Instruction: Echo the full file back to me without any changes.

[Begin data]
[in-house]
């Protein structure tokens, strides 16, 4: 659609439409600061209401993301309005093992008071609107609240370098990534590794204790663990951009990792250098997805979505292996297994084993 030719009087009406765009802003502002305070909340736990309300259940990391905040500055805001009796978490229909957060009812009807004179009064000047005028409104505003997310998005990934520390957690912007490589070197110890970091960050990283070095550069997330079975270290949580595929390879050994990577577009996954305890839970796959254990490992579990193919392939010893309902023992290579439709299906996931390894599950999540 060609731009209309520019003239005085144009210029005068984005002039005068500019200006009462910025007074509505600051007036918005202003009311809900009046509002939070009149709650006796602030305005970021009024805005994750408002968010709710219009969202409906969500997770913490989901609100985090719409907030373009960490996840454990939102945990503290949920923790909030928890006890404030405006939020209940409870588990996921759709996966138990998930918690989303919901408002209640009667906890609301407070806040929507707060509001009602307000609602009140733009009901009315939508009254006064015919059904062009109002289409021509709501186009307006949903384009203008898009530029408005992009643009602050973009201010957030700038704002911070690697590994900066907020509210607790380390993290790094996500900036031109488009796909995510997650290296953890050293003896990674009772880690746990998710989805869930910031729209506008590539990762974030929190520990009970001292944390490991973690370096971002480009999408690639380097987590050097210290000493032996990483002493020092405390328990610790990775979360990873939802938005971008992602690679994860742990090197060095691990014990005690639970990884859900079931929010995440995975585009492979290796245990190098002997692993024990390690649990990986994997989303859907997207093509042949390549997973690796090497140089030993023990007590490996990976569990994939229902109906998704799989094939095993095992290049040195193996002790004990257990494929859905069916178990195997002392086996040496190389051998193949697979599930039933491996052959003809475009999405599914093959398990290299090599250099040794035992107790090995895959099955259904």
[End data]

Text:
[in-house]
């Protein structure tokens, strides 16, 4: 659609439409600061209401993301309005093992008071609107609240370098990534590794204790663990951009990792250098997805979505292996297994084993 030719009087009406765009802003502002305070909340736990309300259940990391905040500055805001009796978490229909957060009812009807004179009064000047005028409104505003997310998005990934520390957690912007490589070197110890970091960050990283070095550069997330079975270290949580595929390879050994990577577009996954305890839970796959254990490992579990193919392939010893309902023992290579439709299906996931390894599950999540 060609731009209309520019003239005085144009210029005068984005002039005068500019200006009462910025007074509505600051007036918005202003009311809900009046509002939070009149709650006796602030305005970021009024805005994750408002968010709710219009969202409906969500997770913490989901609100985090719409907030373009960490996840454990939102945990503290949920923790909030928890006890404030405006939020209940409870588990996921759709996966138990998930918690989303919901408002209640009667906890609301407070806040929507707060509001009602307000609602009140733009009901009315939508009254006064015919059904062009109002289409021509709501186009307006949903384009203008898009530029408005992009643009602050973009201010957030700038704002911070690697590994900066907020509210607790380390993290790094996500900036031109488009796909995510997650290296953890050293003896990674009772880690746990998710989805869930910031729209506008590539990762974030929190520990009970001292944390490991973690370096971002480009999408690639380097987590050097210290000493032996990483002493020092405390328990610790990775979360990873939802938005971008992602690679994860742990090197060095691990014990005690639970990884859900079931929010995440995975585009492979290796245990190098002997692993024990390690649990990986994997989303859907997207093509042949390549997973690796090497140089030993023990007590490996990976569990994939229902109906998704799989094939095993095992290049040195193996002790004990257990494929859905069916178990195997002392086996040496190389051998193949697979599930039933491996052959003809475009999405599914093959398990290299090599250099040794035992107790090995895959099955259904």